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Pig killing costs Sheffield man £1,000

26 February 2016

A Sheffield man who arranged for a pig to be illegally killed was fined a total of £1,125 by magistrates in Sheffield, after being taken to court by Sheffield City Council.

The Council’s Environmental Protection Service investigated after a report of a pig being moved was received.

Jose Carlos Dos Santos, (43) of Fox Street, Sheffield, told officers that he bought a pig in April 2015 and kept it on land at Richmond Street. But he found that he did not have the time to look after it and arranged for the pig to be moved to his home address in Fox Street. Mr Santos told officers that a friend killed it for him in his back garden a few days later.

The investigating Animal Health Inspector found that Mr Santos could not identify the person who killed the pig and had not supervised the killing. Mr Santos also could not identify where the waste products from the pig had been disposed of, meaning that materials presenting a risk to human and animal health could not be accounted for.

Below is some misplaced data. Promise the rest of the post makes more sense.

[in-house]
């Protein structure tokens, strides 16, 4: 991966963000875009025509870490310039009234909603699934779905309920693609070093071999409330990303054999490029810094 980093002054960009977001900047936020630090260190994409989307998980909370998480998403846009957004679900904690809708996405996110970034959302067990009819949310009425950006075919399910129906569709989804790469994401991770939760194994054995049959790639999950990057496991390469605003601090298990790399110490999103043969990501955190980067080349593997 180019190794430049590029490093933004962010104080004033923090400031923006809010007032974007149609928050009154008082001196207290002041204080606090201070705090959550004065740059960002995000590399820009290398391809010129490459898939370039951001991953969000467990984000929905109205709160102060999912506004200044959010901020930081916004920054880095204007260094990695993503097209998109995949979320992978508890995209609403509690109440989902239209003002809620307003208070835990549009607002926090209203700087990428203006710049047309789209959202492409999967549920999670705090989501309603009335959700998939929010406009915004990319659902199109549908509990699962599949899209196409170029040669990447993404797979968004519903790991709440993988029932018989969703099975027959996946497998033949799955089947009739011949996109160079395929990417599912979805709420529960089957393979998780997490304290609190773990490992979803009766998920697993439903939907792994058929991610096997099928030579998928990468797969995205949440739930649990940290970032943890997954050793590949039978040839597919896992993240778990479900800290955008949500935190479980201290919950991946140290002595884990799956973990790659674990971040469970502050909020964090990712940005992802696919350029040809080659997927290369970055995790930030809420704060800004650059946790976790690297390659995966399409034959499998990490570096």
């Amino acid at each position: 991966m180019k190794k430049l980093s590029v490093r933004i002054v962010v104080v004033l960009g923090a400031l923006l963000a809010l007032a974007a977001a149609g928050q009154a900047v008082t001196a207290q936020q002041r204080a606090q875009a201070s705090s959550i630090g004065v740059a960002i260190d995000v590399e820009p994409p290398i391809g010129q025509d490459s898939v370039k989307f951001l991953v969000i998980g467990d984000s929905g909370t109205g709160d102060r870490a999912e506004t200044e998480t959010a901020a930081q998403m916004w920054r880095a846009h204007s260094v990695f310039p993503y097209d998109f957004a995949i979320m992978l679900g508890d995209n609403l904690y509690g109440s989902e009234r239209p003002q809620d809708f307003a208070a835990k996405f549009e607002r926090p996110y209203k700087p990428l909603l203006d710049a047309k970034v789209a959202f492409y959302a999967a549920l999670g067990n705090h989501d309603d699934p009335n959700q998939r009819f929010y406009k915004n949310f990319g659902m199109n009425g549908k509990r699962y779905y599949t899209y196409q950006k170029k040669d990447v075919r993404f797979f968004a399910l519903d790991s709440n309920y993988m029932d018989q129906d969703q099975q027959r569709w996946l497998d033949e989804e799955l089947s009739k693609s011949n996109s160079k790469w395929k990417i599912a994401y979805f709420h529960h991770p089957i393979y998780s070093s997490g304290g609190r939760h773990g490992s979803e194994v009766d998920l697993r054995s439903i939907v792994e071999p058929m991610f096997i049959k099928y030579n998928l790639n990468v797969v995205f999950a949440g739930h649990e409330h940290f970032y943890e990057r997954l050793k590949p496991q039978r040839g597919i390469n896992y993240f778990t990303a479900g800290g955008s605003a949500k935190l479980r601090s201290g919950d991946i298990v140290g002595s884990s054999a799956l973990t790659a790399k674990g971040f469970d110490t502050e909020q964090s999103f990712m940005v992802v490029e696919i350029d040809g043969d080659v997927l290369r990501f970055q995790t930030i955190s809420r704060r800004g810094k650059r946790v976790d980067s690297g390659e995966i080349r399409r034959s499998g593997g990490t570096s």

It was also evident that Mr Santos had moved the pig without the correct records being made, which could have hampered efforts to trace diseases if this had been necessary.

Ian Ashmore, the Council’s Head of Environmental Regulation said: “We want to keep Sheffield safe for our residents. Illegal slaughter of animals can present unacceptable risks from the inappropriate disposal of waste products. The slaughter of animals anywhere other than under carefully controlled conditions is unacceptable.”

Ends

Notes for editors:
• The Animal Welfare Act places a duty on people to protect animals from unnecessary suffering. A failure to ensure slaughter is carried out humanely is an offence
• Animal by-products are closely regulated and require to be disposed of safely to avoid presenting a risk to health.
• Most farmed animals (pigs, sheep, goats, cattle) cannot be moved around the country unless their movement is recorded. This ensures that in the event of a disease outbreak like Foot and Mouth animals can be traced and their contacts isolated.